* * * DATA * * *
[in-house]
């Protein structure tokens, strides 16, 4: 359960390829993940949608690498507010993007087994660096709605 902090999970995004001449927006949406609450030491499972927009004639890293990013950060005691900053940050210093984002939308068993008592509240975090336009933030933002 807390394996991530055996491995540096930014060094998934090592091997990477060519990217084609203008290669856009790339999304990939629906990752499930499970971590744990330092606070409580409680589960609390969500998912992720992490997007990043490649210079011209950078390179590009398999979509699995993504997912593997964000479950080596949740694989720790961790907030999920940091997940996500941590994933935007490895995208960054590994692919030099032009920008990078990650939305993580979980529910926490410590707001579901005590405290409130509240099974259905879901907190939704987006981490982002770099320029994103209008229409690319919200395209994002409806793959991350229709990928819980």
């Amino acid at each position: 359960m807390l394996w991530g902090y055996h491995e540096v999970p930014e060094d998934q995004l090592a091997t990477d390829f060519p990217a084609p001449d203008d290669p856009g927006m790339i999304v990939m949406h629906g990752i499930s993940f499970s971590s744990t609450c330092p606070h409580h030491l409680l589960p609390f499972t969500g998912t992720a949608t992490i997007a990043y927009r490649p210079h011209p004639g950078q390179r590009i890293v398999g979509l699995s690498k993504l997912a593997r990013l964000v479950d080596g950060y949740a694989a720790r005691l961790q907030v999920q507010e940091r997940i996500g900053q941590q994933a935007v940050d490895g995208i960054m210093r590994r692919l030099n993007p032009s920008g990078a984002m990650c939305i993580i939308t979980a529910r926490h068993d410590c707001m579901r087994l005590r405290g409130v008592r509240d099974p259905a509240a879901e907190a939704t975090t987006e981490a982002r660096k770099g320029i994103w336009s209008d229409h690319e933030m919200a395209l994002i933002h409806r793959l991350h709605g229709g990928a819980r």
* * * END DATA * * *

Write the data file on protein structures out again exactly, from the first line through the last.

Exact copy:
[in-house]
């Protein structure tokens, strides 16, 4: 359960390829993940949608690498507010993007087994660096709605 902090999970995004001449927006949406609450030491499972927009004639890293990013950060005691900053940050210093984002939308068993008592509240975090336009933030933002 807390394996991530055996491995540096930014060094998934090592091997990477060519990217084609203008290669856009790339999304990939629906990752499930499970971590744990330092606070409580409680589960609390969500998912992720992490997007990043490649210079011209950078390179590009398999979509699995993504997912593997964000479950080596949740694989720790961790907030999920940091997940996500941590994933935007490895995208960054590994692919030099032009920008990078990650939305993580979980529910926490410590707001579901005590405290409130509240099974259905879901907190939704987006981490982002770099320029994103209008229409690319919200395209994002409806793959991350229709990928819980």
């Amino acid at each position: 359960m807390l394996w991530g902090y055996h491995e540096v999970p930014e060094d998934q995004l090592a091997t990477d390829f060519p990217a084609p001449d203008d290669p856009g927006m790339i999304v990939m949406h629906g990752i499930s993940f499970s971590s744990t609450c330092p606070h409580h030491l409680l589960p609390f499972t969500g998912t992720a949608t992490i997007a990043y927009r490649p210079h011209p004639g950078q390179r590009i890293v398999g979509l699995s690498k993504l997912a593997r990013l964000v479950d080596g950060y949740a694989a720790r005691l961790q907030v999920q507010e940091r997940i996500g900053q941590q994933a935007v940050d490895g995208i960054m210093r590994r692919l030099n993007p032009s920008g990078a984002m990650c939305i993580i939308t979980a529910r926490h068993d410590c707001m579901r087994l005590r405290g409130v008592r509240d099974p259905a509240a879901e907190a939704t975090t987006e981490a982002r660096k770099g320029i994103w336009s209008d229409h690319e933030m919200a395209l994002i933002h409806r793959l991350h709605g229709g990928a819980r």